the trite art of thrillerdom with some thoughtful character analysis. To
suggest the intricate cruelty of Edward G. Robinson's mobster, his
brutality towards an alcoholic mistress (Claire Trevor won an Oscar
in this part) is given a peculiarly insidious slant:
"Sing for me," says Robinson to Miss Trevor. "No," she replies
fearfully, ". don't make me." "I won't make you do anything,"
says Robinson, "but if you sing I'll give you a drink." Till now, he
has ruthlessly forbidden her so much as a sip. So she sings, gropes
eagerly for a glass, and . . . "No!" says her lover, "No drink. You
were lousy."
The Bogart character is less successful. The immediate heroic
projection is there (as ever), the familiar drawl and half-smile, but
it's little more than a very professional actor going through his
paces.
* * * *
IN EVERY RESPECT except the photographic, this is one of
Huston's poorest films. It smells of the studio; and the attempt to
suggest atmosphere, or the hothouse Florida summer, is limited to
potted palms and hat-waving, with a few non-integrated location shots
for good measure.
But it is a masterpiece of functional photography. The camera
is always as close to (or as far from) the characters as continuity
and situation permit. There are no artful art-film longshots or half-
face close-ups, except in one or two cases. And here, the exception
proves the rule.
Practically the only longshot in the film is the opening aerial
view of Key Largo and the causeway linking it to the mainland; this
is a functional and classic cover-shot, setting down at a single gesture
the peculiarity of geography which is to play such a crucial part in the
plot. Similarly the only extreme close-ups of Edward G. Robinson,
revealing every fold and ridge of that wonderfully evil face. Huston's
camera work, in fact, is like a good suit. It is modest, attractive and
superbly tailored.
-Robin Duval

rpIE EXHIBITION presently at
the Artist's Gallery in the
Nickels Arcade has been organized
by the Ecumenical Campus Min-
istry to encourage artists to ex-
periment with the possibility of
m a k i n g religious statements.
While not all the works in the
show can be called "religious" in
any sense of the word, the idea
behind the show points out cer-
tain problems of the modern art-
ist in relation to religion.
Sinceour present society is bas-
ically materialistic and secular,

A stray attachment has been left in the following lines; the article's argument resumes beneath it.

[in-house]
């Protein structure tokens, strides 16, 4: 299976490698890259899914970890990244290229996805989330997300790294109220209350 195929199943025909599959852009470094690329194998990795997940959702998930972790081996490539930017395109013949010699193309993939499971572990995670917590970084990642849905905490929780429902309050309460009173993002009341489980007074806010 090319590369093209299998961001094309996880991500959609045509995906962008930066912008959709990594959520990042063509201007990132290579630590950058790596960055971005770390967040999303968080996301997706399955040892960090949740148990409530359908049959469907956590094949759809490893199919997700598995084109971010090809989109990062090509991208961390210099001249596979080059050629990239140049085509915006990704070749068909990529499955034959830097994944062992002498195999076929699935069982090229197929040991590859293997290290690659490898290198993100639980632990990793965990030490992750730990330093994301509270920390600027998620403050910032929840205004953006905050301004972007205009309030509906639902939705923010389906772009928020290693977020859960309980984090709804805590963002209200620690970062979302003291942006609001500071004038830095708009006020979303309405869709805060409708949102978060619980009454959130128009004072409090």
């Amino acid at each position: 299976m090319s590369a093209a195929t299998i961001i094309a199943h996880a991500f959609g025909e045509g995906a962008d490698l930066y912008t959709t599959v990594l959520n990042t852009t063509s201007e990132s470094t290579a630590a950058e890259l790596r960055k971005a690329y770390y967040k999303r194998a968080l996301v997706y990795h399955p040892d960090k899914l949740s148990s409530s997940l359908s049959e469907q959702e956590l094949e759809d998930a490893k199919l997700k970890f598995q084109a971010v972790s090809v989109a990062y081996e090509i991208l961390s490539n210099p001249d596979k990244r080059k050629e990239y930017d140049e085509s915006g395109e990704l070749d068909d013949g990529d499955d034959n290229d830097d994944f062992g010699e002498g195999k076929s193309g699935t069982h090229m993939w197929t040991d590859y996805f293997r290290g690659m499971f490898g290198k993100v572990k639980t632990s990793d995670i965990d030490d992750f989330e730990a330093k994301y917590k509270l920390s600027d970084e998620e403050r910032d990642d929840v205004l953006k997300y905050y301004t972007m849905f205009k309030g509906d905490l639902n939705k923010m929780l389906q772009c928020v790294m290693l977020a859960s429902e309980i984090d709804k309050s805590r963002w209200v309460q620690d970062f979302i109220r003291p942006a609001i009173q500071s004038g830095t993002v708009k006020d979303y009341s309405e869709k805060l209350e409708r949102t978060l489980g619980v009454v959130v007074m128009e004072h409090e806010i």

religion in the formal sense has
been relegated to a small corner
of our lives. But has religion in
the sense of a deeply held set of
values and attitudes about life,
death, love and the meaning of
these to the individual been as
neglected as the Church?
As far as art is concerned in
this question, has it turned its in-
terests and expression from deep
spiritual considerations to more
impersonal ones? Is the rise of
formalist schools and Pop Art in-
dicative of a turn to the less emo-
tional and more intellectual or
superficial aspects of life and a
denial of the spiritual? Or is it a
refusal to recognize the spiritual?
THESE QUESTIONS require a
profound analysis of the artist in
relation to his society which is
not within the scope of this small

It denies him the use of a univer-
sal vocabulary of forms which
carry specific religious connota-
tions. However, it opens up to him
the opportunity of expressing his
more personal attitudes in another
universally (and inherently) com-
prehended form.
Jackson Pollack's works, for in-
stance, carry a lyrical movement
and sense of dynamic becoming
which are so personal as to be
holyto the artist. This is a re-
ligious artist in the broadest sense,
but not any less religious than
Fra Angelico for all that.
The similarity between Pollack
and Angelico rests on the deeply
felt and serious piety which both
reveal in their art.
HOW CAN one judge whether
a work of art is religious or not,

if it is abstract? This is a prob-
lem which several people have
tried to solve, but it requires that
one consider the work of art on
a plane higher than that of the
intellectual aspects of composi-
tion.
There is no iconography per se
in these works, but the combina-
tion of sensual elements, the atti-
tude ofthe artist expressed in
his approach to the canvas, the
colors, the application of the pig-
ments, all these can convey a
whole philosophy of life.nThe title
of the work is usually-not the key
to its character, as can be seen
in several t works at the Artist's
Gallery which would be as much
at home inan exhibition of atheist
art.
That most of the works in the
student exhibition lack the holy

attitude of the artist toward his
creation can be attributed to many
things, among them the absence
of a deeply felt attitude towards
life whether from youthful inex-
perience or from simple superfi-
ciality of treatment.
One problem in dealing with
student art is the inexperience
factor; these people have just not
had enough training in technical
skills or in life to be able to con-
centrate on personal expression.
However, the idea behind this ex-
hibition and the control for qual-
ity exercized by the judges, as
well as the added incentive of a
purchase prize, may well encour-
age, on a limited basis, a new
search for religious meanings
through contemporary art.
-Miriam Levin